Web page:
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About whistlingypsy

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    remember the parallelogram

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  1. I find this not so much troubling as implausible: despite being the subject of profiles in fan and movie magazines, that’s her with son William from a 1923 issue of Motion Picture Magazine, there is no such thing as A Hedda Hopper Film. She appeared in silent films, such as Don Juan (1926) with John Barrymore and Children Of Divorce (1927) with Gary Cooper and Clara Bow, none of which, I suspect, will be included among those screened. She often appeared as part of an ensemble cast, such as in Let Us Be Gay (1930) and Midnight (1939), with other top billed actors and actresses. In Doughnuts And Society (1936), however, she received fifth billing, after Louise Fazenda and Ann Rutherford.
  2. I have had something of a love-hate relationship with the films of Woody Allen over the years, which has more recently mellowed into a can't wait to see what he does next sensibility. I agree with Emily that his choice of music/songs for the soundtrack is one element I loved from the beginning. I prefer his nostalgic visions of the past, and his early work reflects his developing style as a filmmaker, but his tendency to revisit certain subjects can produce mixed results. I recently caught Irrational Man (2015) and found it interesting, but a weak attempt to duplicate his Crimes and Misdemeanors (1989), which is far superior. Radio Days (1987); Midnight In Paris (2011); Crimes and Misdemeanors (1989); Sweet and Lowdown (1999); What's New Pussycat (1965), his screenplay/his acting/he did not direct
  3. Filmie, that's hilarious; this could be the new standard, replace the tomatoes with numbers of asthma attacks a film induces. The scene of the floating head singing Brazil in the opening of the film reminds me of Terry Gilliam's Brazil (1985), or any film by the director. Derek Jarman's films also tend to be on the surreal end of the spectrum; Tilda Swinton as Lady Ottoline Morrell in Wittgenstein (1993) is classic Jarman.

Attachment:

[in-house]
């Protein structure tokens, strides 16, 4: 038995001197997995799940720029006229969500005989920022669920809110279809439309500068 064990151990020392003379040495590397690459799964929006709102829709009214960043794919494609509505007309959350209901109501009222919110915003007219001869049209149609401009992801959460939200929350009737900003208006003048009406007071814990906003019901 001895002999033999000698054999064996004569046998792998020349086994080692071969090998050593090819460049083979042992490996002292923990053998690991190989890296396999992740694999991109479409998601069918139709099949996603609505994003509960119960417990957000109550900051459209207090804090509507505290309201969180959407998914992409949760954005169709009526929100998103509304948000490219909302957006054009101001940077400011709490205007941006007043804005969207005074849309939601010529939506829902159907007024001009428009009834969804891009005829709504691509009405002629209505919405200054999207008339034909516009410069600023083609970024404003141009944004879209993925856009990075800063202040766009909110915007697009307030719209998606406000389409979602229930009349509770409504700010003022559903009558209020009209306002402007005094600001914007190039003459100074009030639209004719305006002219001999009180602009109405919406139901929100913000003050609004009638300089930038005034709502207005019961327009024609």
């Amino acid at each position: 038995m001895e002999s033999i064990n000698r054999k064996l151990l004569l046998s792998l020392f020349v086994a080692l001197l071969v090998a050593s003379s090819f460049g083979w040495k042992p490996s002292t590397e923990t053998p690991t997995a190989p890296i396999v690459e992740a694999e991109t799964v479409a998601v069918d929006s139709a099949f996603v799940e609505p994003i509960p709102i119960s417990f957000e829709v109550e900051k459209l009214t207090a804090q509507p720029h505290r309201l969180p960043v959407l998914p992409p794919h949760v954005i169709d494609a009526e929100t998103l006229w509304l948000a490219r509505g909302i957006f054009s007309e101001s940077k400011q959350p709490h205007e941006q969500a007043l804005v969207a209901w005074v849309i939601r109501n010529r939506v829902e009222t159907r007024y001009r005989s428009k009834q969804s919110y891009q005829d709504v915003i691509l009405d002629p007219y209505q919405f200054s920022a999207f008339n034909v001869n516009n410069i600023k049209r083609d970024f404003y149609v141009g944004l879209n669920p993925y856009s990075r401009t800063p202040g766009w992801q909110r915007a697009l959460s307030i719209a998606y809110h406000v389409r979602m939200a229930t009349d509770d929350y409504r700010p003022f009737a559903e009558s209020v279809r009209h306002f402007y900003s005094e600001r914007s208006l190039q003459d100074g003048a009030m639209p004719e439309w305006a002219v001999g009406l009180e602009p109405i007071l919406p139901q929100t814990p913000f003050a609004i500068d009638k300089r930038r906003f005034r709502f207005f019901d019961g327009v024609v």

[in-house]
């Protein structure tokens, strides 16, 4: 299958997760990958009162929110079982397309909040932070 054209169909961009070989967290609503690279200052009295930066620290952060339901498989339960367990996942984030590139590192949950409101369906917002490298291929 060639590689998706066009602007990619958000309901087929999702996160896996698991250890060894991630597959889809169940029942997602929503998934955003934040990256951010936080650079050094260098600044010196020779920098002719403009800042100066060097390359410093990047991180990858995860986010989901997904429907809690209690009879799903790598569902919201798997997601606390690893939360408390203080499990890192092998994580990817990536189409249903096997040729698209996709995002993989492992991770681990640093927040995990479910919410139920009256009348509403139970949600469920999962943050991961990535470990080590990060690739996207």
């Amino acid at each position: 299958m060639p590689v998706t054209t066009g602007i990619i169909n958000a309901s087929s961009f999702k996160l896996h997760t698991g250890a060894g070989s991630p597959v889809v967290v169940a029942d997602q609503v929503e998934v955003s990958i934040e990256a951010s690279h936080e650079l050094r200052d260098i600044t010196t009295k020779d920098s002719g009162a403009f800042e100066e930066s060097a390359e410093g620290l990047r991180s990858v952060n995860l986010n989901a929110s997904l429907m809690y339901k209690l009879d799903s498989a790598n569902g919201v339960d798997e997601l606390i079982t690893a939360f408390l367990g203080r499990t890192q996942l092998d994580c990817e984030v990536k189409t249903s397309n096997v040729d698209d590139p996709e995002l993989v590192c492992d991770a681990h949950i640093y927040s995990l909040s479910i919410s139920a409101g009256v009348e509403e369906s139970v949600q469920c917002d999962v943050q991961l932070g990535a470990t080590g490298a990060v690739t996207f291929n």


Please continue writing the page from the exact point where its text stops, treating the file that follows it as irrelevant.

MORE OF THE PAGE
4. In the immortal words of Monty Python, and now for something completely different: films that range from a bit weird, to artsy, to bad to a touch odd. The Color Of Pomegranates (1968): directed by Sergei Parajanov, this visually fascinating film explores obscure (to me) references to Armenian culture and history. The Ballad Of Tam Lin (1970): Roddy McDowall directed this film based on the Scottish legend, starring Ava Gardner, with Joanna Lumely in a bit part, the soundtrack captures the brief popularity of British Folk Music featuring the music of The Pentangle. Peau d'âne (1971): a musical directed by Jacques Demy, starring Catherine Deneuve as a young princess who escapes her father’s, Jean Marais, demands to marry him, by adopting the hide of a donkey. Le Orme (1974): directed by Luigi Bazzoni and referred to as giallo, the plot explores subjects not usually found in the genre, and without the requisite violence, but stands up to repeated viewing. Uncle Boonmee: Who Can Recall His Past Lives (2010): directed by Apichatpong Weerasethakul this visually stunning film explores obscure (again to me) references to Thai culture and history.
  5. I'm so mad I could bite myself! ~ Roscoe Ates as Peter Higgins to Polly Moran as Ivy Higgins in Politics (1931):
  6. EricJ, I remember a similar comparison, in the late 1990s, for some magazine or other no longer in publication. The comparison was between Dermot Mulroney and Dylan McDermott. The rationale being similar names make it impossible to tell one from the other, ignoring the fact they share only a passing resemblance, one based mostly on hair color.
  7. Funny thing, Dargo, Candy Darling has more natural glamour than, say, Jayne Mansfield or Marilyn Monroe late in their respective careers.
  8. Mr. Snow: You would think a woman with nine children would have more common sense. Mrs. Snow: If I had more common sense, I wouldn't have nine children. ~ Mr. Snow to Mrs. Snow in Carousel (1956):
  9. The image of Jack Benny in drag, for his role in Charley’s Aunt (1951), reminds me that many of silent film’s biggest comedians often found themselves in predicaments requiring slightly more feminine attire. Roscoe “Fatty" Arbuckle dressed in women's clothing in many scenarios, and as much as I love Buster, frills and lace was probably not his best look. Charlie Chaplin dressed as a woman in a Keystone Comedy, but never after leaving the studio, however, his brother Syd had a role in Charley’s Aunt (1925), which required him to pass as a woman throughout most of the film. I chose this film because, one, it is slightly more obscure than some, and two, can you imagine a homelier pair of ladies than this duo. The image is from the film Ski Party (1965) and if I indulge in a bit of bad punning, could be called Bosom Buddies meets Some Like It Cold (with a serious case of HELP! (1965) envy). The beach blanket bingo set travels to a ski resort, for a bit of distraction, where Frankie Avalon and Dwayne Hickman find themselves trying to pass as co-eds with five o’clock shadow. Eddie Izzard is an actor and comedian who takes his sartorial cues from the women’s line, and appears in feminine attire both onstage and in his personal life. He can be seen as Charlie Chaplin in The Cat’s Meow (2001) and as a soldier passing for a woman in the World War II themed film All The Queen’s Men (2001), which, although I haven’t seen this one, seems more plausible in theory than in execution. My choice for loveliest lady presented by an actor would have to been Cillian Murphy. He is, without question, a beautiful man, which makes it easier to believe him as a beautiful woman. He has adopted feminine attire in two films, Breakfast On Pluto (2002) and Peacock (2010) and, well, the photograph speaks for itself.